Saved by his Tail
“The end, Outa, please,” said little Jan, “the end of The Animals’ Dam. You said it was too long to finish last night.”
“Aja, my baasje, it’s full of jakhals draaie, and that’s why it is so long, but it’s near the end now.
“The night was old by the time the animals had finished with old Broer Babiaan, and the stars were going out. Only the Big Star, that lasts the longest, was travelling quickly by the Stars’ Road to call the Dawn. It began to get light already at the place where the shining Old Man gets up every day, and that meant it was time for the animals to fade away to their sleeping-places.
“Oom Leeuw looked round on them. ’Who will look after the dam to-night?’ he asked.
“‘I will,’ said a little voice, quickly. ‘Peep! peep!’
“‘And who is this that speaks from the ground?’ asked Oom. ‘Let us find this brave one.’
“They looked about in the sand, and there, under a milk-bush near the dam, sat the Water Tortoise. He was nice and big, baasjes, as big as the lid of the soap-pot, and his skinny legs were very strong. He stretched out his skinny neck and twinkled his little black eyes.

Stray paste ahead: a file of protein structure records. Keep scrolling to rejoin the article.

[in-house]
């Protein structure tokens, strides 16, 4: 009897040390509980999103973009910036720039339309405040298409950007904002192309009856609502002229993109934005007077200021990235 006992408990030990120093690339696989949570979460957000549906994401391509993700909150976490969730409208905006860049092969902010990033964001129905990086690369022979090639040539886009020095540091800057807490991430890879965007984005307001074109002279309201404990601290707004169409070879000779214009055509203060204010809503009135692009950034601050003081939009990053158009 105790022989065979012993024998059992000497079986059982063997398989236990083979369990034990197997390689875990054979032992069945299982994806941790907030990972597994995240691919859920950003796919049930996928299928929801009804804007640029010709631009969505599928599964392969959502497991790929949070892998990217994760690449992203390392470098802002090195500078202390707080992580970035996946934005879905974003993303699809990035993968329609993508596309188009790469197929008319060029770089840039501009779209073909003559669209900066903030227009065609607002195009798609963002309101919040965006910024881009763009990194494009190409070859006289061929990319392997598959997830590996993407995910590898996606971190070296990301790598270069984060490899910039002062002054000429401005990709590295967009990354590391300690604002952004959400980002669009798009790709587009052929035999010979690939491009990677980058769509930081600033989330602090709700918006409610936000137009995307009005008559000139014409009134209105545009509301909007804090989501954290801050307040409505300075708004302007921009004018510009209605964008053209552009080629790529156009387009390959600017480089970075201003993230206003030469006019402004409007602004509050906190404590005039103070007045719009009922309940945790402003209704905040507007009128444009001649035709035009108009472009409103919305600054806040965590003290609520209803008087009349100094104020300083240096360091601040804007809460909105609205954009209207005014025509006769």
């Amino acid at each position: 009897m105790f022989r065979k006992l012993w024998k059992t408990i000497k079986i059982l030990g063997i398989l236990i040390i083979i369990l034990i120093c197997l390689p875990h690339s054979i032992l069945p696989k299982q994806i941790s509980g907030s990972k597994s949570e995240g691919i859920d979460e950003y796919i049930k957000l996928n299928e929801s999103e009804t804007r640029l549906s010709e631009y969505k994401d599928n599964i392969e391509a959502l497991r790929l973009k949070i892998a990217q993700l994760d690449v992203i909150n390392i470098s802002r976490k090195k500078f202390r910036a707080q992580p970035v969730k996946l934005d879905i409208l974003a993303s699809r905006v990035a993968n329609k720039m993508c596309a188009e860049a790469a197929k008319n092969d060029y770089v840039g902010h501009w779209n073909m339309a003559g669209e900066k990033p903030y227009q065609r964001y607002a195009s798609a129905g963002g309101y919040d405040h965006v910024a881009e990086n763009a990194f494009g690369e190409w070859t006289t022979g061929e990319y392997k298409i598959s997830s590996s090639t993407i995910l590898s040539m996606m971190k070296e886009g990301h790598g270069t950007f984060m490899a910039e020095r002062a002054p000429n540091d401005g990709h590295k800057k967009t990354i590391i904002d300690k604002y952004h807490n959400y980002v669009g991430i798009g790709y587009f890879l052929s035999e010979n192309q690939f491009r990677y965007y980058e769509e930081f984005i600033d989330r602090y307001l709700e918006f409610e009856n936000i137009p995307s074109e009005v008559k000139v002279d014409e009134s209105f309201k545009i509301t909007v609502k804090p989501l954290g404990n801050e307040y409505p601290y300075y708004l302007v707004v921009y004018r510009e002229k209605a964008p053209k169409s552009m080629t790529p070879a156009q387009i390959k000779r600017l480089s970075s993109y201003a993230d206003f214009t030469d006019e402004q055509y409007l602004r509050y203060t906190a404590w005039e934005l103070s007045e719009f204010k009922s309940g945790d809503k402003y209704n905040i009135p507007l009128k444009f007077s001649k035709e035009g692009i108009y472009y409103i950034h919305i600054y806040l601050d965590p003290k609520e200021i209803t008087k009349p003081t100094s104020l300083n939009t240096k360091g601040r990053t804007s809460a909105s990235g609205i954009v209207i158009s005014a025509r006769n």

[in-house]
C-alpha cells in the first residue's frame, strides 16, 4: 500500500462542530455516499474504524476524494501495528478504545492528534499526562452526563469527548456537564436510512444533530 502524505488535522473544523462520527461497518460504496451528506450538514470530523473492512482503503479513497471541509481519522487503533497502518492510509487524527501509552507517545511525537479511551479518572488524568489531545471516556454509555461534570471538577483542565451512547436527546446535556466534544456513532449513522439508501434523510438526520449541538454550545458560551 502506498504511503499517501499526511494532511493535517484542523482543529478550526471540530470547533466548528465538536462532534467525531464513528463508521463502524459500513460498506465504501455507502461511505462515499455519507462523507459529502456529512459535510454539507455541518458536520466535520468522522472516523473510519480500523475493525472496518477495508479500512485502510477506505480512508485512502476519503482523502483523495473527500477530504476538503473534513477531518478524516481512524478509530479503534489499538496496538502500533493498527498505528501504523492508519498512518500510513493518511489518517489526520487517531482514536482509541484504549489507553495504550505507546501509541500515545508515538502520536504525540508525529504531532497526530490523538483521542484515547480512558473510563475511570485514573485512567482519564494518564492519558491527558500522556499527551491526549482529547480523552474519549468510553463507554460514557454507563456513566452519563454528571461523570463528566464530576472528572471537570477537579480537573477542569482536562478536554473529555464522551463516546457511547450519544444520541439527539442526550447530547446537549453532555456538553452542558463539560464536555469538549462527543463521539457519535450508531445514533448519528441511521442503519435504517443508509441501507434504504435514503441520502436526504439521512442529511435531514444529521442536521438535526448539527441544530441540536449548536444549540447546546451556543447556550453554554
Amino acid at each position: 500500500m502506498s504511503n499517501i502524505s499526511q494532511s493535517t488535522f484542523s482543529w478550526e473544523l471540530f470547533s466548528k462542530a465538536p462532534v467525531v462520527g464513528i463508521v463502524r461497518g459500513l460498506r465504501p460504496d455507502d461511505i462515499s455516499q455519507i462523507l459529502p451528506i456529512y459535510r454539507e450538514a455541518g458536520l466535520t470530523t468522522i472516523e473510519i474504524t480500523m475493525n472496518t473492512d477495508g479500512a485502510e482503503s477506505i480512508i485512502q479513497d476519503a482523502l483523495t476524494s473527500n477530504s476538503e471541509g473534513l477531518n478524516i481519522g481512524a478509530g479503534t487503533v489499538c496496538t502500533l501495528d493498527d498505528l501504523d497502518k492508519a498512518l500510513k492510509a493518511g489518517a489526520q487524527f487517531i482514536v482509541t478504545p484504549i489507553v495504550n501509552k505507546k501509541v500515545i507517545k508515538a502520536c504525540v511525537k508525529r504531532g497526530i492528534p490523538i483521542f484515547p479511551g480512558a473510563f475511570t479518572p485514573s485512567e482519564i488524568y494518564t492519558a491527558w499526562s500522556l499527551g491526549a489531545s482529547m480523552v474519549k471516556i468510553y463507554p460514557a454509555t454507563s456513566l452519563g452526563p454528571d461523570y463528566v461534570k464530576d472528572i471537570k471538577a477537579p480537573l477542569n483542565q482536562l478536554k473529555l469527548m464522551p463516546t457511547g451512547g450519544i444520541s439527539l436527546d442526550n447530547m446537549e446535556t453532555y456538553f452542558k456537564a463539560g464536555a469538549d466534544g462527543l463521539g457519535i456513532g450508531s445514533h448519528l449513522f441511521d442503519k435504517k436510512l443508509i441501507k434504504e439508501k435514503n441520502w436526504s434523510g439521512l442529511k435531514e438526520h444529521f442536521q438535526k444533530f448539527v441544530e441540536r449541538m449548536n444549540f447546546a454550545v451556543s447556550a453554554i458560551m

“‘I’ll look after the dam, Oom, and I’ll catch the Water-Spoiler for you.’
“‘Ha! ha! ha! How will you do that?’ asked Oom Leeuw.
“‘If Oom will just let someone rub my back with the sticky black stuff from the floor of the hives, then Oom will see what will happen.’
“‘This is a wise little man,’ said Oom Leeuw, and he ordered Old Brown Sister Hyena—she with the limp in the left hind leg—to rub the Water Tortoise with the sticky stuff.
“That night, my baasjes, when Jakhals went to the dam to drink, he peeped about, but no! there was no one to guard the dam; only a large black stone lay near the edge of the water.
“‘Arré! this is lucky,’ said Jakhals. ‘Such a nice large stone! I’ll stand on it while I drink.’
“He didn’t know that the stone had a strong skinny neck, and, on the end of the neck, a head with little bright eyes that could see everything that was going on. So he gave a jump, and—woops!